The 22-year-old Brisbane woman died in hospital after contracting the bacterial throat infection from a friend who had returned from overseas. It's believed she wasn't immunised.
Queensland Health said it last confirmed a case of diphtheria in the state in 1993, but AMA vice president Steve Hambleton said he had never heard of a case in Australia in 30 years of working as a health professional.
"In the early 1900s it was the most common cause of death from an infectious disease," Dr Hambleton said, with rates as high as 400 cases per 100,000 people.
But in 1932 vaccination against the infection began and by the late 1950s rates had plummeted and were "virtually zero".
Now, almost 90 per cent of Australians have been vaccinated against the infection.
Children are given the jab as part of their childhood vaccines and adults get a top up with their tetanus.
"Any cases we get in Australia or the United States or the United Kingdom usually are imported from overseas," Dr Hambleton said.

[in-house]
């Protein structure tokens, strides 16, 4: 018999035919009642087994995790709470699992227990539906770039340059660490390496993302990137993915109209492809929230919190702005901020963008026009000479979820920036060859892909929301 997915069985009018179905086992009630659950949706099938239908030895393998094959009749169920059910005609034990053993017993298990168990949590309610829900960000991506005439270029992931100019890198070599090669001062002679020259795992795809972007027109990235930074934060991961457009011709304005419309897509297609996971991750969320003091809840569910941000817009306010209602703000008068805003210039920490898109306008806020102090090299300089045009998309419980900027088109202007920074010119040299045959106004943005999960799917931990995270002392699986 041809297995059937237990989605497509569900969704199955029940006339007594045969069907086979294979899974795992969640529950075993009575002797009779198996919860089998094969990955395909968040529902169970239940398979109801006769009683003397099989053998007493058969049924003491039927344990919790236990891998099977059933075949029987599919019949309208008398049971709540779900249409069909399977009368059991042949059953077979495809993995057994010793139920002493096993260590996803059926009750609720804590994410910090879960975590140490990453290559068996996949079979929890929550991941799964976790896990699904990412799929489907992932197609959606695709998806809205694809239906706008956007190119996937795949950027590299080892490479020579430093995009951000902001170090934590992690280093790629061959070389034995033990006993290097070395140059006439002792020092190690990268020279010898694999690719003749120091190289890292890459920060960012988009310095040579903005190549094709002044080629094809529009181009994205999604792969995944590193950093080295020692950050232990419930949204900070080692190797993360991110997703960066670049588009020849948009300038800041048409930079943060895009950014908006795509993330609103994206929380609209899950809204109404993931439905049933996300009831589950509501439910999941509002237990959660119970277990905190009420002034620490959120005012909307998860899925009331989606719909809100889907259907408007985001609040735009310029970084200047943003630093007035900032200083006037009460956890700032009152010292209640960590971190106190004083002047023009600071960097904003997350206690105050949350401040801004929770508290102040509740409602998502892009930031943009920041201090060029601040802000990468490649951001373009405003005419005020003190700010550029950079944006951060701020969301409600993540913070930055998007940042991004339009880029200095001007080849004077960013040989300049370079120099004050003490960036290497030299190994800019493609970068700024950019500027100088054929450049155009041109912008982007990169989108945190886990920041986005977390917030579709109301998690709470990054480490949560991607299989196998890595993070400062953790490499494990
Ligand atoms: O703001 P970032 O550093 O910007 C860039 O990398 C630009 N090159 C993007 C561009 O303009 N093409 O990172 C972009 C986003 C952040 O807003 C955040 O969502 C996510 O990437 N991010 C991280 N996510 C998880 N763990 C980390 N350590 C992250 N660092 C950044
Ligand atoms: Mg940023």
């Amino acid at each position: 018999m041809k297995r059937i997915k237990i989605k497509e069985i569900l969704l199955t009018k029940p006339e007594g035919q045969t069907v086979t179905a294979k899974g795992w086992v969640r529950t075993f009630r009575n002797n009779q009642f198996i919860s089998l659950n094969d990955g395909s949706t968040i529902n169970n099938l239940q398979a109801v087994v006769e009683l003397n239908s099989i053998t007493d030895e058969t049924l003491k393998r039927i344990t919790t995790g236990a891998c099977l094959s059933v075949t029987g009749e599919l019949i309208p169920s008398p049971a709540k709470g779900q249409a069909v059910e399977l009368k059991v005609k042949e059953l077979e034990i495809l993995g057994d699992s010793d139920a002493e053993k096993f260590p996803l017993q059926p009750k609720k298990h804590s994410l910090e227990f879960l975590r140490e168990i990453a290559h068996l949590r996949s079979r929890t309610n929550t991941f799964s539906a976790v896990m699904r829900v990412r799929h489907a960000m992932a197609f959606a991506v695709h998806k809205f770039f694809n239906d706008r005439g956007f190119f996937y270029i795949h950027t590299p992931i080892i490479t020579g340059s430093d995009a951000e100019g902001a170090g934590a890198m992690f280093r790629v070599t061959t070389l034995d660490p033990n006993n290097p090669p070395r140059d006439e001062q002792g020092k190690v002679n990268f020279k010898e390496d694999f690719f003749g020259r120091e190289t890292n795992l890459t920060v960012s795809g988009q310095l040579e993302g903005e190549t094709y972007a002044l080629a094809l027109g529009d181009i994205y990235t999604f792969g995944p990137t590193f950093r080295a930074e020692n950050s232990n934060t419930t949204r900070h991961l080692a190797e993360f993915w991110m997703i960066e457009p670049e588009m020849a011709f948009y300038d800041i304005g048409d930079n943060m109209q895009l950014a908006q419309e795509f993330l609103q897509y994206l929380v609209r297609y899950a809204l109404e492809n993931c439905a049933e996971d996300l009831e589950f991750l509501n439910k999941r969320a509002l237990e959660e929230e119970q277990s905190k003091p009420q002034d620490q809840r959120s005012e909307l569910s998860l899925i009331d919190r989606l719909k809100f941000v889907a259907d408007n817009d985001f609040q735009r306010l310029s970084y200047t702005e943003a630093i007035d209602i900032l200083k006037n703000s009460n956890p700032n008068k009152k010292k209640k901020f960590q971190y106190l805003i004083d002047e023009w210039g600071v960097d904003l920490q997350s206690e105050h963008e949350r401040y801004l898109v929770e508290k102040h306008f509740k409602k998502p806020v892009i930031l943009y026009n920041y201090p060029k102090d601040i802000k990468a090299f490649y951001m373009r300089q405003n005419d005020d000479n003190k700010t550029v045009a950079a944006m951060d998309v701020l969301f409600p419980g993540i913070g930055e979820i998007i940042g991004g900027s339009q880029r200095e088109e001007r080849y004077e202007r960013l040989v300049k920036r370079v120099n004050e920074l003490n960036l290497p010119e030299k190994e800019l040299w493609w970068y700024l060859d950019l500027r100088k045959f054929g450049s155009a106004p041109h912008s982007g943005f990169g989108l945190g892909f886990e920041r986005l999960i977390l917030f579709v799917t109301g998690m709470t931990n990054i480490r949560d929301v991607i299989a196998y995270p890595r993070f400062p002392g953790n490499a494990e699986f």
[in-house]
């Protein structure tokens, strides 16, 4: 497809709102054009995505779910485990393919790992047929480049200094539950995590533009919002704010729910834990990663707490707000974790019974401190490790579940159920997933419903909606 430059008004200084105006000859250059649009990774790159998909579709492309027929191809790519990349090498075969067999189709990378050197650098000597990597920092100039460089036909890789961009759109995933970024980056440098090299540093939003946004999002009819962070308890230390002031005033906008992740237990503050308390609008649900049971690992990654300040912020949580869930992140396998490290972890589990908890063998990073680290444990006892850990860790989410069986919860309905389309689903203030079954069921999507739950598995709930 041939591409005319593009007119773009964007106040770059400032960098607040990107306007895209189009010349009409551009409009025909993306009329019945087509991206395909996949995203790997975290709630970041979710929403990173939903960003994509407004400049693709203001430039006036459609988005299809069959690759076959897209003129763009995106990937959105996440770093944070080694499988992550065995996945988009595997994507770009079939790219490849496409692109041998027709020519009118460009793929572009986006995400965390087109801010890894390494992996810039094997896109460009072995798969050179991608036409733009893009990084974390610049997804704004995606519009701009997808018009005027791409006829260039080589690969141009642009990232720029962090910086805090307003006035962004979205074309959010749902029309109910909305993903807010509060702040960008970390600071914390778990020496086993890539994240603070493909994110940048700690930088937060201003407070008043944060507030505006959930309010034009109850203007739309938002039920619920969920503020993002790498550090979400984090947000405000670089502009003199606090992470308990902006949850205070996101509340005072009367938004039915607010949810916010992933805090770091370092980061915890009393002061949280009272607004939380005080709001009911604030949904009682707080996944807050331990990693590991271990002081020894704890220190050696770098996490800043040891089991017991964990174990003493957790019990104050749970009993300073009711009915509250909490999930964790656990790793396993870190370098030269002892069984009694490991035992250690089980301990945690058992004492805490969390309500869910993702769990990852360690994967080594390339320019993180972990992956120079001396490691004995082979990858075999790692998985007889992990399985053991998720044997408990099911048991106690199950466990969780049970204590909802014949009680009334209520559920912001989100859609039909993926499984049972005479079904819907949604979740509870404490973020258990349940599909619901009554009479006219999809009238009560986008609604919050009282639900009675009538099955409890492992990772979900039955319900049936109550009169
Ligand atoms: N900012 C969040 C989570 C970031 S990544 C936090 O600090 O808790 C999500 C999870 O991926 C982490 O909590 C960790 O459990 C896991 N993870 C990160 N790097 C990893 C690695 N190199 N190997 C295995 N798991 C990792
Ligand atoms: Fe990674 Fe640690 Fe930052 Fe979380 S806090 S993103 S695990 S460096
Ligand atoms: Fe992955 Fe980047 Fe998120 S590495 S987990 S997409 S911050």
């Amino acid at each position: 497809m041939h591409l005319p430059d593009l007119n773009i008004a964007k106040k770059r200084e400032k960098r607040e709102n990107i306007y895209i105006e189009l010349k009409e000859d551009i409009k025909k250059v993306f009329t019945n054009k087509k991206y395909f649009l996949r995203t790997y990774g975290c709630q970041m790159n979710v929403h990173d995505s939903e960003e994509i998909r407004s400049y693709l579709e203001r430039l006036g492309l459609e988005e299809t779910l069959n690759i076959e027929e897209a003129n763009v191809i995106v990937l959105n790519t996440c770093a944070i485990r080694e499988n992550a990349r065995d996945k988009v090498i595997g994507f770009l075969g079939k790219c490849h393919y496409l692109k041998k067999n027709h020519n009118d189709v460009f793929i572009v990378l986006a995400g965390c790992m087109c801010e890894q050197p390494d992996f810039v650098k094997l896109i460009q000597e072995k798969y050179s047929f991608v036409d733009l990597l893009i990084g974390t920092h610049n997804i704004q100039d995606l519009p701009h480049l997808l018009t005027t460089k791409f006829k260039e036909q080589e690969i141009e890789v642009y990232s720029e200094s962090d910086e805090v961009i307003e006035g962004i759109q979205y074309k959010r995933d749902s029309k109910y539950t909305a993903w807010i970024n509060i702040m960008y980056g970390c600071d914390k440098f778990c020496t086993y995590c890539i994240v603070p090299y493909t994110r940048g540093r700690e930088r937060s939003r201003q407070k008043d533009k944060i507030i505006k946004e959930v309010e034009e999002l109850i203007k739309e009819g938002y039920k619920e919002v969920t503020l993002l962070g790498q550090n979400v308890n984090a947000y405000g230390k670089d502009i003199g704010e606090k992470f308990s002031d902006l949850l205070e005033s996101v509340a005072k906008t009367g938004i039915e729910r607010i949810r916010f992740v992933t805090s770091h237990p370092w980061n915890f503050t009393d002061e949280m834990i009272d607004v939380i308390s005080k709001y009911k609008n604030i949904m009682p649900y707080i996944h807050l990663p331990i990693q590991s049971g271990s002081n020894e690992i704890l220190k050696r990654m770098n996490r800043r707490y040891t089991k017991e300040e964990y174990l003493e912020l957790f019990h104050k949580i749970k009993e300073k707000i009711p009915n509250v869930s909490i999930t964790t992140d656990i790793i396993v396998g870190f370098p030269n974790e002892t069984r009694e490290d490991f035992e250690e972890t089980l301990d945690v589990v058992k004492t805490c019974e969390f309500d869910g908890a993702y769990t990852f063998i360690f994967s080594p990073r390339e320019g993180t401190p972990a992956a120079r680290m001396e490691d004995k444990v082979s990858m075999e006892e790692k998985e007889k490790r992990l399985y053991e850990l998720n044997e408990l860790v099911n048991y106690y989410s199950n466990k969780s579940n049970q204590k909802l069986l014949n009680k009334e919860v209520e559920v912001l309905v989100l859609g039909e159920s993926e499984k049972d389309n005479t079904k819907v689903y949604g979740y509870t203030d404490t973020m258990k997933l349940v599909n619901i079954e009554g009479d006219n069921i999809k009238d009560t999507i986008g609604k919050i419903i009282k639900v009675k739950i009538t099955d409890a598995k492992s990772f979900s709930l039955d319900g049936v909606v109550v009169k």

"It's quite infectious, if someone catches it they can spread it for up to four weeks.
"It's a very serious infection that's got quite a high death rate if you catch it. "It's a terrible disease."
Diphtheria is spread through coughing and sneezing, and can lead to difficultly swallowing, breathing and suffocation.
Queensland Health said authorities had given preventative antibiotics to people the Brisbane woman had been in contact with.
They said people travelling overseas to Third World countries where diphtheria is common should ensure their vaccinations are up to date.
|Diphtheria cases reported to the World Health Organization between 1997 and 2006|